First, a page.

The Band

BigpinkThe Band
Music From Big Pink
Capitol/UME
by David Chiu

(Promo pic via Wikimedia Commons)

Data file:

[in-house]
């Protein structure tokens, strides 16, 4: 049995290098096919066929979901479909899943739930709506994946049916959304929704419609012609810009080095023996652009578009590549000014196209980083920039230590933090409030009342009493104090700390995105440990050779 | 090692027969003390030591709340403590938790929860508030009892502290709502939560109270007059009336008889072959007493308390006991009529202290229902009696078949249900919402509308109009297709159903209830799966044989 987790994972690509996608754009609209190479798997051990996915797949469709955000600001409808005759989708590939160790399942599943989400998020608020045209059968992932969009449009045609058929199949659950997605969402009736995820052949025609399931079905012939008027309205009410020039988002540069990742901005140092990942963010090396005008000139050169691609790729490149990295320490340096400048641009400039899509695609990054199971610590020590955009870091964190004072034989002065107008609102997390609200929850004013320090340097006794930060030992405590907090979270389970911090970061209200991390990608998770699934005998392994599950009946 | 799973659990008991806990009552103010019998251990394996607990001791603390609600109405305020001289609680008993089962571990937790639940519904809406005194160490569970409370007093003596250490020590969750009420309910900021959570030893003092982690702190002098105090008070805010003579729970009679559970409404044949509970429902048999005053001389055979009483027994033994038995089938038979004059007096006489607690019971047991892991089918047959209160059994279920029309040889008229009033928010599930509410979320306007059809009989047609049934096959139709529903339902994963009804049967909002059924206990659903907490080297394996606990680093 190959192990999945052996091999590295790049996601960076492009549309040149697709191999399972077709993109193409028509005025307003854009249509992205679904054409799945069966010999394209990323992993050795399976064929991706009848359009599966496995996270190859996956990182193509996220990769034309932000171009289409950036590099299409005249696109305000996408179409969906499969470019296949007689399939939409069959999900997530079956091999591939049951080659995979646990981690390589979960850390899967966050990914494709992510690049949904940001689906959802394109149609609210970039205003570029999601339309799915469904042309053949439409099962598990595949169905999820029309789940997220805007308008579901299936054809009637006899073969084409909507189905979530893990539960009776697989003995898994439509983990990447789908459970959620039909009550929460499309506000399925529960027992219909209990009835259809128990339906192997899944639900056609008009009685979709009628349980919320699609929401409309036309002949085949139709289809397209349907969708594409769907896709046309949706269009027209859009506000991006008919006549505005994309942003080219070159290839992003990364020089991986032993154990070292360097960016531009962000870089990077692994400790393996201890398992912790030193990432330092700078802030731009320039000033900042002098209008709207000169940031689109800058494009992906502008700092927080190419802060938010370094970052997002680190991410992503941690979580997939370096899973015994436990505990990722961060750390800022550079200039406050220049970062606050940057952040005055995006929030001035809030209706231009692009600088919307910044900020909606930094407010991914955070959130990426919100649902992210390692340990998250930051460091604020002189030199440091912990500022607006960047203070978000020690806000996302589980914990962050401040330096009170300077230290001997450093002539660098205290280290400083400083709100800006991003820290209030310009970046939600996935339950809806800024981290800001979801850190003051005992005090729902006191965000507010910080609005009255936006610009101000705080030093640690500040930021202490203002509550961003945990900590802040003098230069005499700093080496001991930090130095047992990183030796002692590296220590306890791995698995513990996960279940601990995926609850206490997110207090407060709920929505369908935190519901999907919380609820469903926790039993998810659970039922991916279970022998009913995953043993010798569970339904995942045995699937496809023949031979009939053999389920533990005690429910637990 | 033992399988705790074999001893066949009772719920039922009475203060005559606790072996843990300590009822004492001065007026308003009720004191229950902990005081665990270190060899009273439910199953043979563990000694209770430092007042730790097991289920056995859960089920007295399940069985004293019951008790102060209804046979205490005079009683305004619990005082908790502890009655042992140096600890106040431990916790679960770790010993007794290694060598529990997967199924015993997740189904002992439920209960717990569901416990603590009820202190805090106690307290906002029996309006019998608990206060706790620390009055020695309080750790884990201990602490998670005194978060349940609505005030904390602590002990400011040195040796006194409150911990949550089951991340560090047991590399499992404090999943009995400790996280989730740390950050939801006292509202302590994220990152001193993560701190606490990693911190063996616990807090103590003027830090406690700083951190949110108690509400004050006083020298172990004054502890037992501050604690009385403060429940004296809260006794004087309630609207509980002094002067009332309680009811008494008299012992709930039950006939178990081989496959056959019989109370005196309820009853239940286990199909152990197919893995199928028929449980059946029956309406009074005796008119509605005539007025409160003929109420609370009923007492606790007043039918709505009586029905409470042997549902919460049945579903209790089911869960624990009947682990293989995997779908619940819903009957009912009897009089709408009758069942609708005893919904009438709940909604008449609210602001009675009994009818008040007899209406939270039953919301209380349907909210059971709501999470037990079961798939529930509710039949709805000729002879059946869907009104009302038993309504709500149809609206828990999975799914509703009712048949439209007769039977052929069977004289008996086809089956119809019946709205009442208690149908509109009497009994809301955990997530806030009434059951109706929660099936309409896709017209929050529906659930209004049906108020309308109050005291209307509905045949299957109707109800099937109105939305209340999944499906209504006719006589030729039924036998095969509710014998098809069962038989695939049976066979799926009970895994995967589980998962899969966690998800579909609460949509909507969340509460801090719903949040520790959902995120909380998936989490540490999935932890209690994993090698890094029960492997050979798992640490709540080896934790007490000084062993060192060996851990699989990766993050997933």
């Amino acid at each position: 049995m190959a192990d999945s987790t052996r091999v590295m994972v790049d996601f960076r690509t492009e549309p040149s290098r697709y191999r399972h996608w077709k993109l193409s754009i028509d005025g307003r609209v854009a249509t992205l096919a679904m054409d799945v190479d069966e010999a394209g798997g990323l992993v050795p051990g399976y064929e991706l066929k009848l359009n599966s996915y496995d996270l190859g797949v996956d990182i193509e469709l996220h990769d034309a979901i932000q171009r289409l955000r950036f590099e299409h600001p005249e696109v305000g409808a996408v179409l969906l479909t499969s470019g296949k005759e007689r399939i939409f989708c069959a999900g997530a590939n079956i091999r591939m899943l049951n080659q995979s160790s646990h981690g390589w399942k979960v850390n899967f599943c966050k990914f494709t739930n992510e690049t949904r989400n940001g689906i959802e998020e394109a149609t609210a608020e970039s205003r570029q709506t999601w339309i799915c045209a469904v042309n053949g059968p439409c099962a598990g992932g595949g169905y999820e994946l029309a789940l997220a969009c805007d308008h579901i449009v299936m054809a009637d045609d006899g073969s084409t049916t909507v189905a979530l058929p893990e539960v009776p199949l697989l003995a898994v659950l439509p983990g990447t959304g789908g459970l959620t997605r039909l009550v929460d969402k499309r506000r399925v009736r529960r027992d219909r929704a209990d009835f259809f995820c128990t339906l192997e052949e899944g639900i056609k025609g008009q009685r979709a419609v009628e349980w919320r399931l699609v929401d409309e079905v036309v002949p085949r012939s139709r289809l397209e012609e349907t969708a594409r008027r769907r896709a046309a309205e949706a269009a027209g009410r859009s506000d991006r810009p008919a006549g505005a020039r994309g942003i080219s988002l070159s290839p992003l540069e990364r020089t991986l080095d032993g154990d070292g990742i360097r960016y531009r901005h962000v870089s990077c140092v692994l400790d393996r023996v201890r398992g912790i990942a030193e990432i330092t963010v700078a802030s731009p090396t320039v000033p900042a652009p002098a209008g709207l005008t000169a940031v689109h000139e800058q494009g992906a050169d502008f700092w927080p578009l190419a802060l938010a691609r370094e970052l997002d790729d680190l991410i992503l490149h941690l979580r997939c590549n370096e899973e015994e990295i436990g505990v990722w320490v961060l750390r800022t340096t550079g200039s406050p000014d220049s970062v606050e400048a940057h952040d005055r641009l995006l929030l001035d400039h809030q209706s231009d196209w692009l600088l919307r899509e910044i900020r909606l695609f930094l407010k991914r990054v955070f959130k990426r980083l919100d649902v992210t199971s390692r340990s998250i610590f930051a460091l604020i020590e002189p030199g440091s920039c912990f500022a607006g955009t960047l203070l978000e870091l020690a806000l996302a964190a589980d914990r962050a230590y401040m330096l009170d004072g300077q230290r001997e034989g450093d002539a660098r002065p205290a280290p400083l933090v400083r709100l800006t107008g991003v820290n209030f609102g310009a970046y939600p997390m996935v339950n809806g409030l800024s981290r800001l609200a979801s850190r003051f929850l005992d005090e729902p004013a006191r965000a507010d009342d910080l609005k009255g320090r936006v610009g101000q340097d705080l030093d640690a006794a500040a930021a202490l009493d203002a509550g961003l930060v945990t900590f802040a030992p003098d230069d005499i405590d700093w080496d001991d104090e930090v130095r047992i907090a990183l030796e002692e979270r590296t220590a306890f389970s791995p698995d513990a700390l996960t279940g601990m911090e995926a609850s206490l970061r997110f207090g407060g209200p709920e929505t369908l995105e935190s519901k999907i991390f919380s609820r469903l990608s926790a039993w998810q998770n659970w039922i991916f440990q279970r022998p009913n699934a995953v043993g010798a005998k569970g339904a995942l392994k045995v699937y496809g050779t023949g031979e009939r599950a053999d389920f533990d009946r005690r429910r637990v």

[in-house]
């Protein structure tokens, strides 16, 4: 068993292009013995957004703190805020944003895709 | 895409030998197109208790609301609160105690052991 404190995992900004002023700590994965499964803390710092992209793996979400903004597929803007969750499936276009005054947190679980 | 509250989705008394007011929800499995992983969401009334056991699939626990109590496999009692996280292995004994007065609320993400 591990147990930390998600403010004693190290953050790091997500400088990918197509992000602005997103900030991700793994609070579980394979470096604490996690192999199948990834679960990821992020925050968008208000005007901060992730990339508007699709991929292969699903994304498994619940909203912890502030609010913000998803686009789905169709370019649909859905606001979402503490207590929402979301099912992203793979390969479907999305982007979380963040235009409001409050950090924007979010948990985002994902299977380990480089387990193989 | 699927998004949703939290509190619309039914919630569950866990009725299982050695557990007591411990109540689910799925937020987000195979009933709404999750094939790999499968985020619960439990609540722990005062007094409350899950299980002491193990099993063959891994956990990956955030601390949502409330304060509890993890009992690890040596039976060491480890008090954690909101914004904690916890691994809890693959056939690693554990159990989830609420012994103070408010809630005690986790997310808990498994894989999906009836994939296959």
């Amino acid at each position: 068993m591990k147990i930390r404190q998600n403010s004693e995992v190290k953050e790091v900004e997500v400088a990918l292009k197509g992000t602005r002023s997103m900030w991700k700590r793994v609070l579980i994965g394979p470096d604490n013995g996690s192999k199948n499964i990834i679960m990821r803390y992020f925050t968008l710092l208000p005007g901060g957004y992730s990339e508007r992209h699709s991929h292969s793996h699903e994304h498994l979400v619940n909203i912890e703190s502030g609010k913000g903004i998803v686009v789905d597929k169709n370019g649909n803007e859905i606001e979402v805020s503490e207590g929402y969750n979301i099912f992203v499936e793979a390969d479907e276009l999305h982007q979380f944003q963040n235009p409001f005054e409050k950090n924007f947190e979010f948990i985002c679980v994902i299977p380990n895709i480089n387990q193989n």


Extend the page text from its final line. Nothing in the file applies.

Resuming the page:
This year marked a lot of cornerstone rock albums celebrating their 50th anniversaries, including The Beatles’ The Beatles, the Rolling Stones’ Beggars Banquet, the Doors’ Waiting for the Sun, and the Jimi Hendrix Experience’s Electric Ladyland. Another key record from that amazing year was Music From Big Pink, the debut album by the Band. Recorded in upstate New York in the salmon-colored house that birthed the album title (and whose cover art was done by Bob Dylan), Music From Big Pink is a landmark work that contrasted with the trippy and psychedelic rock scene at the time; both that album and the group instead focused on roots rock incorporating influences of Americana, country, blues, gospel, funk and soul. The album formally introduced to the world the talents of pianist/singer Richard Manuel; drummer/singer Levon Helm; bassist/singer Rick Danko; guitarist/chief songwriter Robbie Robertson; and organist Garth Hudson—all of them previously known as the Hawks and the backing group of Dylan. There’s a timeless grace, dignity and purity that run throughout Big Pink’s songs: the soulful and gospel-influenced ballad sung by Richard Manuel (co-written by him and Dylan); the iconic “The Weight,” sung by both Helm and Danko, that embodied the spirit of that era and has become a civil rights anthem thanks to the Staple Singers cover; the gritty funk of “Chest Fever” that featured that majestic intro by Hudson; the upbeat-sounding Dylan-Danko’s “This Wheel’s on Fire”; and finally the spiritual and sublime “I Shall Be Released.” One can trace today’s America/alt-country music to this record, which has also been admired by such artists as Eric Clapton; Music From Big Pink is not just one of the best debut albums of all time, but also one of the great albums in rock ever. Marking the album’s 50th anniversary is a deluxe boxed set that carries new mixes of Music From Big Pink; additional bonus material including outtakes Yazoo Street Scandal (the song later appeared on Dylan’s The Basement Tapes), “Tears of Rage,” a gritty performance by Helm on “Keys to the Hightway” and an a capella version of “I Shall Be Released,” highlighting the isolated and amazing vocals of Manuel; plus a Blu-Ray disc that presents the album in 5.1 surround sound, a two-LP set; and a 7-inch single of “The Weight/I Shall Be Released.”

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